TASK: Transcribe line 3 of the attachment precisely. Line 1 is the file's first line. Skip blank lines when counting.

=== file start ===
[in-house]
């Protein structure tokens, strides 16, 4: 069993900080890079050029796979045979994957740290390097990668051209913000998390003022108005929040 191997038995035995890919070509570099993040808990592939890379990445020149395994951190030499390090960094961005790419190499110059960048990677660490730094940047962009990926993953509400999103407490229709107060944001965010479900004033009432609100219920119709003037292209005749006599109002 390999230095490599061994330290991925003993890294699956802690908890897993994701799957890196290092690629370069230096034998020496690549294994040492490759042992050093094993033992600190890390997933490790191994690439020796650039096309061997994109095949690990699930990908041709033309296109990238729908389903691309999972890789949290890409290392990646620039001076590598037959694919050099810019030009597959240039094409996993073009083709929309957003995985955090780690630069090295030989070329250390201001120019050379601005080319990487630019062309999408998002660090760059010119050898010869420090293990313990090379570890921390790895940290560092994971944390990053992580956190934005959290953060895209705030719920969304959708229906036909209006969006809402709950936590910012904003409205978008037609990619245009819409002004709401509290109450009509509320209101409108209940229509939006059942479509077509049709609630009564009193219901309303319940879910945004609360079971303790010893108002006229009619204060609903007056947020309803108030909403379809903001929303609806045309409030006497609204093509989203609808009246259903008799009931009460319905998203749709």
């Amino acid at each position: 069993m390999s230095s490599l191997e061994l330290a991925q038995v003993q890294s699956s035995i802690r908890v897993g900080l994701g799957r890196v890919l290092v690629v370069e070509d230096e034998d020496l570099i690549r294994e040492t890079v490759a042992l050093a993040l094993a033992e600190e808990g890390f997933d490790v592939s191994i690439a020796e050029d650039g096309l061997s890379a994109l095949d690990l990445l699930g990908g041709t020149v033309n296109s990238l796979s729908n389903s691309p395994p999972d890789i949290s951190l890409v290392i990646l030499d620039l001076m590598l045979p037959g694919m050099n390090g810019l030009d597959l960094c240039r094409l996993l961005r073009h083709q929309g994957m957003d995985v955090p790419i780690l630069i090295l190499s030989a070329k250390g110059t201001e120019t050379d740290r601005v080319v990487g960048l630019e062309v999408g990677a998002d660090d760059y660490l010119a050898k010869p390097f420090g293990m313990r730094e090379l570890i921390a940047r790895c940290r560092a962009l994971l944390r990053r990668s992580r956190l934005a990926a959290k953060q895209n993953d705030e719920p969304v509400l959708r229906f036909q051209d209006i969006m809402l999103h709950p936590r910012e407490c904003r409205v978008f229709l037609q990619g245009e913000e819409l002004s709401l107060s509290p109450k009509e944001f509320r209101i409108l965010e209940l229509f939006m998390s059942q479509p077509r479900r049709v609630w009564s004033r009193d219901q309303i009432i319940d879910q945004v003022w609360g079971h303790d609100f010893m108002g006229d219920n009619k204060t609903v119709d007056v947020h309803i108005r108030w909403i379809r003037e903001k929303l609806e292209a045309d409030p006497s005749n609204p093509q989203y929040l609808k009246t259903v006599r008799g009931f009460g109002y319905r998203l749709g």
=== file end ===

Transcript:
């Amino acid at each position: 069993m390999s230095s490599l191997e061994l330290a991925q038995v003993q890294s699956s035995i802690r908890v897993g900080l994701g799957r890196v890919l290092v690629v370069e070509d230096e034998d020496l570099i690549r294994e040492t890079v490759a042992l050093a993040l094993a033992e600190e808990g890390f997933d490790v592939s191994i690439a020796e050029d650039g096309l061997s890379a994109l095949d690990l990445l699930g990908g041709t020149v033309n296109s990238l796979s729908n389903s691309p395994p999972d890789i949290s951190l890409v290392i990646l030499d620039l001076m590598l045979p037959g694919m050099n390090g810019l030009d597959l960094c240039r094409l996993l961005r073009h083709q929309g994957m957003d995985v955090p790419i780690l630069i090295l190499s030989a070329k250390g110059t201001e120019t050379d740290r601005v080319v990487g960048l630019e062309v999408g990677a998002d660090d760059y660490l010119a050898k010869p390097f420090g293990m313990r730094e090379l570890i921390a940047r790895c940290r560092a962009l994971l944390r990053r990668s992580r956190l934005a990926a959290k953060q895209n993953d705030e719920p969304v509400l959708r229906f036909q051209d209006i969006m809402l999103h709950p936590r910012e407490c904003r409205v978008f229709l037609q990619g245009e913000e819409l002004s709401l107060s509290p109450k009509e944001f509320r209101i409108l965010e209940l229509f939006m998390s059942q479509p077509r479900r049709v609630w009564s004033r009193d219901q309303i009432i319940d879910q945004v003022w609360g079971h303790d609100f010893m108002g006229d219920n009619k204060t609903v119709d007056v947020h309803i108005r108030w909403i379809r003037e903001k929303l609806e292209a045309d409030p006497s005749n609204p093509q989203y929040l609808k009246t259903v006599r008799g009931f009460g109002y319905r998203l749709g």